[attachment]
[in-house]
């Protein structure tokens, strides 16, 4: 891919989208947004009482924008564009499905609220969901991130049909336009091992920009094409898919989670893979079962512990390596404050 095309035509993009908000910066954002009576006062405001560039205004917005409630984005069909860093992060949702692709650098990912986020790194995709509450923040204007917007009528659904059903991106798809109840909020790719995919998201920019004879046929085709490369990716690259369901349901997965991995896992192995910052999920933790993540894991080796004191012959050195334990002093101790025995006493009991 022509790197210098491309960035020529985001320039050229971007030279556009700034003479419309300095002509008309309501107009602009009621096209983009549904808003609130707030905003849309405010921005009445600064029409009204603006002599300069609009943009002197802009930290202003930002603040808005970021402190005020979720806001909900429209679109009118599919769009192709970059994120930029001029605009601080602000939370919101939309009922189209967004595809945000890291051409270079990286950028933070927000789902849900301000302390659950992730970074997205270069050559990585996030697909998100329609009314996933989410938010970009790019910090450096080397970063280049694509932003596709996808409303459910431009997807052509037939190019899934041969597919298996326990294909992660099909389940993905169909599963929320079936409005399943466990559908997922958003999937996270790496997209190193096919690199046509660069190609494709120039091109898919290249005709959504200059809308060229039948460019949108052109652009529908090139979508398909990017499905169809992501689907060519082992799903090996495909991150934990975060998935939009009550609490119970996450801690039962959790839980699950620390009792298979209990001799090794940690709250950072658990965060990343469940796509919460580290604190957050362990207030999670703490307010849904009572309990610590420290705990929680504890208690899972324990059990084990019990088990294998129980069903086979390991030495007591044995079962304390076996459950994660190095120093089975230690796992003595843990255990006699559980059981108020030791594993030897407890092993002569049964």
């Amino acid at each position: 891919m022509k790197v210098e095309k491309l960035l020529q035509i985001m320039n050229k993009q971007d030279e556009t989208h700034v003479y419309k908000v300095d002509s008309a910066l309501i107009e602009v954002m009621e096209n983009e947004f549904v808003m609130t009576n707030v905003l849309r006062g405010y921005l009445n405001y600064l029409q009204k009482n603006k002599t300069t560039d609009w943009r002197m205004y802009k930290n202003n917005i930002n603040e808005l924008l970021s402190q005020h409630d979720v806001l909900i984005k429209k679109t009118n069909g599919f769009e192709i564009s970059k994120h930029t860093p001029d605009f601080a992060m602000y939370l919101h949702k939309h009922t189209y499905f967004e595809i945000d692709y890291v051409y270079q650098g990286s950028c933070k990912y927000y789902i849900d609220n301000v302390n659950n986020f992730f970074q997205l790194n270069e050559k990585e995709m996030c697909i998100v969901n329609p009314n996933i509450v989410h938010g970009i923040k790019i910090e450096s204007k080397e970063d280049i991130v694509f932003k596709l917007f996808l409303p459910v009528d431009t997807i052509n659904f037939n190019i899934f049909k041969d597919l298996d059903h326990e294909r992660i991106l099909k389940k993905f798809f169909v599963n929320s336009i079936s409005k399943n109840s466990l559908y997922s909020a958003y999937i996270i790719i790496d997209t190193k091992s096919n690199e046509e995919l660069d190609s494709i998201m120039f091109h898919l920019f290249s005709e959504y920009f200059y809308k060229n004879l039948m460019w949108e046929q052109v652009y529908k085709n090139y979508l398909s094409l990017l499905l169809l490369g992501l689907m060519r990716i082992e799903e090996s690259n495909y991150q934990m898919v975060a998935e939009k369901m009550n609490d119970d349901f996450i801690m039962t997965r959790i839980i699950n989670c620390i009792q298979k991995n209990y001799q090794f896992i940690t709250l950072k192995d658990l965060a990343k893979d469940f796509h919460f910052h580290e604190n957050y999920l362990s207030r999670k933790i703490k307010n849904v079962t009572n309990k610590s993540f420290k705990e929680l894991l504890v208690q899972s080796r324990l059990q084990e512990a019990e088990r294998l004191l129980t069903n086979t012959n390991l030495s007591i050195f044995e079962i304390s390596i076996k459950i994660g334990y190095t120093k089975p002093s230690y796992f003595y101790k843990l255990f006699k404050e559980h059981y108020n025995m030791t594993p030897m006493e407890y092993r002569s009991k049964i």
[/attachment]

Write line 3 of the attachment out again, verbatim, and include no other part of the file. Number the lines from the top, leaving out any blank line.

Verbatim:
């Amino acid at each position: 891919m022509k790197v210098e095309k491309l960035l020529q035509i985001m320039n050229k993009q971007d030279e556009t989208h700034v003479y419309k908000v300095d002509s008309a910066l309501i107009e602009v954002m009621e096209n983009e947004f549904v808003m609130t009576n707030v905003l849309r006062g405010y921005l009445n405001y600064l029409q009204k009482n603006k002599t300069t560039d609009w943009r002197m205004y802009k930290n202003n917005i930002n603040e808005l924008l970021s402190q005020h409630d979720v806001l909900i984005k429209k679109t009118n069909g599919f769009e192709i564009s970059k994120h930029t860093p001029d605009f601080a992060m602000y939370l919101h949702k939309h009922t189209y499905f967004e595809i945000d692709y890291v051409y270079q650098g990286s950028c933070k990912y927000y789902i849900d609220n301000v302390n659950n986020f992730f970074q997205l790194n270069e050559k990585e995709m996030c697909i998100v969901n329609p009314n996933i509450v989410h938010g970009i923040k790019i910090e450096s204007k080397e970063d280049i991130v694509f932003k596709l917007f996808l409303p459910v009528d431009t997807i052509n659904f037939n190019i899934f049909k041969d597919l298996d059903h326990e294909r992660i991106l099909k389940k993905f798809f169909v599963n929320s336009i079936s409005k399943n109840s466990l559908y997922s909020a958003y999937i996270i790719i790496d997209t190193k091992s096919n690199e046509e995919l660069d190609s494709i998201m120039f091109h898919l920019f290249s005709e959504y920009f200059y809308k060229n004879l039948m460019w949108e046929q052109v652009y529908k085709n090139y979508l398909s094409l990017l499905l169809l490369g992501l689907m060519r990716i082992e799903e090996s690259n495909y991150q934990m898919v975060a998935e939009k369901m009550n609490d119970d349901f996450i801690m039962t997965r959790i839980i699950n989670c620390i009792q298979k991995n209990y001799q090794f896992i940690t709250l950072k192995d658990l965060a990343k893979d469940f796509h919460f910052h580290e604190n957050y999920l362990s207030r999670k933790i703490k307010n849904v079962t009572n309990k610590s993540f420290k705990e929680l894991l504890v208690q899972s080796r324990l059990q084990e512990a019990e088990r294998l004191l129980t069903n086979t012959n390991l030495s007591i050195f044995e079962i304390s390596i076996k459950i994660g334990y190095t120093k089975p002093s230690y796992f003595y101790k843990l255990f006699k404050e559980h059981y108020n025995m030791t594993p030897m006493e407890y092993r002569s009991k049964i």